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The democratic pitfalls of "aspirational nationalism"

4 Sep 2007
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Centralised decision-making would reduce opportunities for civic participation, writes TALIA EPSTEIN.

JOHN HOWARD’S call for “aspirational nationalism” proclaims a new vision of federal-state relations focused on outcomes, not systems. But might this come at the expense of democratic participation?

Last month the federal government announced the creation of a new federal trust fund to pay for “economic and social infrastructure” and to assist in developing local projects, whether or not these fall within the traditional domain of Commonwealth responsibility. In contrast to Labor’s proposed last-resort takeover of all the nation’s public hospitals, backed by a referendum to mandate a permanent shift in federal power if needed, the Howard government’s policy of selective intervention would allow it to pick and choose which local matters warrant Commonwealth attention.

This reflects the prime minister’s broader position on the states’ management of key issues. Mr Howard views the states as muddled with bureaucracy and ineffective policies, and ill-equipped to deal with matters that affect communities in their day-to-day lives, such as health, education, employment and welfare services. But armed with their “war chest” of funds from successive budget surpluses, he and his cabinet are ready to step in to save ailing hospitals, libraries and town halls, and deal directly with local communities.

At first glance, the prime minister’s vision may appear justified - after all, the constant buck-passing between the Commonwealth and the states has done little to improve the quality of our education or the condition of our hospitals. But this degree of micro-attention at the federal level will actually mean that Australian citizens have less opportunity to participate in decisions affecting them.

Advocates of the federal system argue that federalism remains relevant in a country as diverse as Australia. It enhances democratic participation by providing people with the opportunity to participate in several levels of government, reducing the gap between communities and decision-makers. Local decisions are made at the local level by councils and state governments, while matters of national importance are the preserve of the Commonwealth.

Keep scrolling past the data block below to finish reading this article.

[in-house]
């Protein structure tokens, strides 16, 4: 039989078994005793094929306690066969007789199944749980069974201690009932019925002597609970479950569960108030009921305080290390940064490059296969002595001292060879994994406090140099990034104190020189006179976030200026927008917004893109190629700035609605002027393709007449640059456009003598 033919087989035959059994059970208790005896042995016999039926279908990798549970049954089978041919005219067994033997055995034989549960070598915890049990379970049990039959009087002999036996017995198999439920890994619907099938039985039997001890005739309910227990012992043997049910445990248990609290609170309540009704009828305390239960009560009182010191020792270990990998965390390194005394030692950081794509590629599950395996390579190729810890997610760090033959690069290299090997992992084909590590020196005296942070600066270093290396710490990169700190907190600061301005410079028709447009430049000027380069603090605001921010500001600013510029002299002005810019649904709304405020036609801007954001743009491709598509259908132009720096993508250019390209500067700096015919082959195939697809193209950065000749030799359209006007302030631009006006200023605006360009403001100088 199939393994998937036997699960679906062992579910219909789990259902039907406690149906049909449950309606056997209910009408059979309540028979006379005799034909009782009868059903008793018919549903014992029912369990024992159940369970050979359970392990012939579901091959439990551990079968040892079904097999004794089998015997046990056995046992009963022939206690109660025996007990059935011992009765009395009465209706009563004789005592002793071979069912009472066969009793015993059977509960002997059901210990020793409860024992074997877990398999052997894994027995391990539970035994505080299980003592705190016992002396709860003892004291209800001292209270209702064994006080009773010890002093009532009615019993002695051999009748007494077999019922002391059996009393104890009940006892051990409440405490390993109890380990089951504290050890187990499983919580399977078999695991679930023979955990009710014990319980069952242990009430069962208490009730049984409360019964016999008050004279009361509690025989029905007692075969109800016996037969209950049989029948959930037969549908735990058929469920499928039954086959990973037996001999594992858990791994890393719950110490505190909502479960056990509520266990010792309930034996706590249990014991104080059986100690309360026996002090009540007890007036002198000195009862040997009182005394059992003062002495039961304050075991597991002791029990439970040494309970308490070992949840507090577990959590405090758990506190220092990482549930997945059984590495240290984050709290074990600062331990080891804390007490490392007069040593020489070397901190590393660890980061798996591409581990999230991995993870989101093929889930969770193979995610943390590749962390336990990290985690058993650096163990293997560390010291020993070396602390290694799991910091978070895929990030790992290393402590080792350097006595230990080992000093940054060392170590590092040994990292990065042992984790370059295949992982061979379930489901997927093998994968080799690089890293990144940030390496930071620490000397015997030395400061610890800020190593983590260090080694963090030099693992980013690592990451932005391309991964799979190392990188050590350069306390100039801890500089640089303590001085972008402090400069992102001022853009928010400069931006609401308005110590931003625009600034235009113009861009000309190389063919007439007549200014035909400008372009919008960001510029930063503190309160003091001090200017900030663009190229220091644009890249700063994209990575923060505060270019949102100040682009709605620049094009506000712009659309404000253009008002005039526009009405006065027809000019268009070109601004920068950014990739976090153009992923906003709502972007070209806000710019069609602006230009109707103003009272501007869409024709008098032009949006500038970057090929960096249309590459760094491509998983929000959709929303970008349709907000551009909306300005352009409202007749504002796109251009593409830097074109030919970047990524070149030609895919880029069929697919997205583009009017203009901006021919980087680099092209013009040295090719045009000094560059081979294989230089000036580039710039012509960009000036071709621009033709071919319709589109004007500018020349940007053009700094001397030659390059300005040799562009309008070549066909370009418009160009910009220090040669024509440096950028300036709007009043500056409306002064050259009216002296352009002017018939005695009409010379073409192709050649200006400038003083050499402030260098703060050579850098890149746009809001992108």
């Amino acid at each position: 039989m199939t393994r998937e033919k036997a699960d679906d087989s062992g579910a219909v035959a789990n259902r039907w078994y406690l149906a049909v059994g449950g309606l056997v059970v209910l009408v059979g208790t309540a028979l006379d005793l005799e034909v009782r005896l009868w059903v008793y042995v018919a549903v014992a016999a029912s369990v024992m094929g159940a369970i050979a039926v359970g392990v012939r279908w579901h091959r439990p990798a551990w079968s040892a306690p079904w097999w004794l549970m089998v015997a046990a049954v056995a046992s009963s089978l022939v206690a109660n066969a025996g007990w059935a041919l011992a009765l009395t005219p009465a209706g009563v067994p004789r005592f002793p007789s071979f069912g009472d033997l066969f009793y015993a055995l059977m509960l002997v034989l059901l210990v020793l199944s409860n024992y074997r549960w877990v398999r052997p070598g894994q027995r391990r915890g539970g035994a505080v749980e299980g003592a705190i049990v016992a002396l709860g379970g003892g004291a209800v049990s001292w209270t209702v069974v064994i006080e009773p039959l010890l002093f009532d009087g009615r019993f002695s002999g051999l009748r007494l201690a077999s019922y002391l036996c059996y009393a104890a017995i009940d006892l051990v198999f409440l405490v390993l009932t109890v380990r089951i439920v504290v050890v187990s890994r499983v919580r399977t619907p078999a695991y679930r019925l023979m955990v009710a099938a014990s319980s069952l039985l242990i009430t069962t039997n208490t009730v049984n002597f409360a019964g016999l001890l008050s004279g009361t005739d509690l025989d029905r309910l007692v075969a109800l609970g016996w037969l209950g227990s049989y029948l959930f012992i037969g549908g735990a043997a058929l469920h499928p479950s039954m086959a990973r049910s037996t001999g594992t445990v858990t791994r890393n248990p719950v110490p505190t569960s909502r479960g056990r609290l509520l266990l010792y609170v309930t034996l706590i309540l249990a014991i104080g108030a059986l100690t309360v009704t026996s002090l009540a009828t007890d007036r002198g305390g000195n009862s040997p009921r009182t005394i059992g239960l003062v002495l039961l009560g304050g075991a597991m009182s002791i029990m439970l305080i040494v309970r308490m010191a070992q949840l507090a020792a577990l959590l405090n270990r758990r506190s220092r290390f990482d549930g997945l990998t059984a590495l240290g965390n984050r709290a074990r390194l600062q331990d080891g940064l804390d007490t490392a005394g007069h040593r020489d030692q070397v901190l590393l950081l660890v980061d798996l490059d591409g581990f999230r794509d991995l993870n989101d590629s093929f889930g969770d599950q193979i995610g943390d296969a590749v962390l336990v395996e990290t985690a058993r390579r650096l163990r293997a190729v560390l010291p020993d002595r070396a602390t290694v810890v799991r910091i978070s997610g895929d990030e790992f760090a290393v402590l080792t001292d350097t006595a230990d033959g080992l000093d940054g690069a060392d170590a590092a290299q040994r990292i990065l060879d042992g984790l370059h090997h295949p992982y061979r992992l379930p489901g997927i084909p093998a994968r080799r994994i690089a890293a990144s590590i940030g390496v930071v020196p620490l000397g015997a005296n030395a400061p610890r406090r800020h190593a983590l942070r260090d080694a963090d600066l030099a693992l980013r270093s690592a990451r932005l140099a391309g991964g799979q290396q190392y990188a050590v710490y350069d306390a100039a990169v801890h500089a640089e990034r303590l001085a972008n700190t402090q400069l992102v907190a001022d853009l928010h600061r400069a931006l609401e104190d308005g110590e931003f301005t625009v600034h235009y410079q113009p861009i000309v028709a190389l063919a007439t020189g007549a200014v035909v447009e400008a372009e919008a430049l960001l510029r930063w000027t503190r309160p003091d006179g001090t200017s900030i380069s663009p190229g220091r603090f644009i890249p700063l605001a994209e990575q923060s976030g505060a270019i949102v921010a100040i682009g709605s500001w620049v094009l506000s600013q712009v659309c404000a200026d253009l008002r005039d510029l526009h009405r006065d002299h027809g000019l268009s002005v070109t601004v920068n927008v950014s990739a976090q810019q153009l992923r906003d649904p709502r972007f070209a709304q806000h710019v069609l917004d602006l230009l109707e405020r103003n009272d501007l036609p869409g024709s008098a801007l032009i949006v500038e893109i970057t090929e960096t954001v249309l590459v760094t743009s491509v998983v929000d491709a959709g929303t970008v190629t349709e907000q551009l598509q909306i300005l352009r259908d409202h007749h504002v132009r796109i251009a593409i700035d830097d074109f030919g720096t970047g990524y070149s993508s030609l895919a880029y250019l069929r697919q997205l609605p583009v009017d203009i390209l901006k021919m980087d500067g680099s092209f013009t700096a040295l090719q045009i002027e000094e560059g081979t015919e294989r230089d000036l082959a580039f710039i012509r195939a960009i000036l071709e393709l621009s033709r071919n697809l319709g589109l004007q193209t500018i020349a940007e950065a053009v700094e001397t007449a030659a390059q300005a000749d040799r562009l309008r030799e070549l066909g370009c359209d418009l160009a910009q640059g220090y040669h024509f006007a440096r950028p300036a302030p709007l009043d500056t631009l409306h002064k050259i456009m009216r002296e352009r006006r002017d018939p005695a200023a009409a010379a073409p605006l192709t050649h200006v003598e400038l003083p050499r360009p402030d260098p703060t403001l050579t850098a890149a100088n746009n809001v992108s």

Mr Howard’s “aspirational nationalism” sits uncomfortably with our existence as a federal state. As the government seeks to expand its powers and take on new roles previously the responsibility of the states, the Commonwealth government is being transformed into a one-stop shop, dealing with issues across a broad spectrum. From local libraries to universities to national defence, it will have its hand in the lot.

Mr Howard’s expanded centralism means that when we vote, much more is at stake than has been previously. But does this mean that someone is listening? Say a local community library is in desperate need of renovation. Under the Howard plan, the community would be eligible to receive funding from the Commonwealth to upgrade their library’s facilities. But who should the community approach to have their needs heard - the local council, state government or their federal member of parliament? On a practical level, the local council would be the best bet - aware of the needs of the community and managing a smaller electorate, the council would be more responsive to local concerns than a federal parliamentarian who deals with a broad range of issues and a more diverse electorate.

For the same reason that a secretary in a major corporation would not approach the company’s CEO to ask about stationary supplies, neither is it realistic to expect that federal members of parliament will have the time or resources to assess local needs and allocate funding accordingly. It is impractical to expect that the local federal member will necessarily have the time or resources to address the needs of the local library, while simultaneously representing his constituents in the federal parliament. Would Phillip Ruddock, for instance, have time to spare to address the community’s concerns, while discharging his many responsibilities as attorney-general? By proposing that the Commonwealth fund these local issues, Mr Howard is suggesting that this is what will occur.

This expansion of powers is in clear contradiction with the Liberal Party platform which states that “responsibilities should be divided according to federal principles, without the Commonwealth taking advantage of powers it has acquired otherwise than by referendum.” The prime minister’s policy raises fundamental questions: when we, as Australians, go to the polls in the upcoming federal election, will we be getting our vote’s worth? Will ticking a box on a ballot sheet once every three years give us enough say on the many issues - national and local - we care about? How do we ensure that federal parliamentarians will have time to listen to our local concerns once the election has passed?

Selective intervention in local issues is a bandaid solution and undermines our current federal system. Federalism, the essence of our constitution, is too important to be tampered with haphazardly. Without genuine and considered reform, we risk a diminished form of civic participation.

• Talia Epstein is social justice intern at the Gilbert + Tobin Centre of Public Law, University of New South Wales.

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Published year only: 
2007
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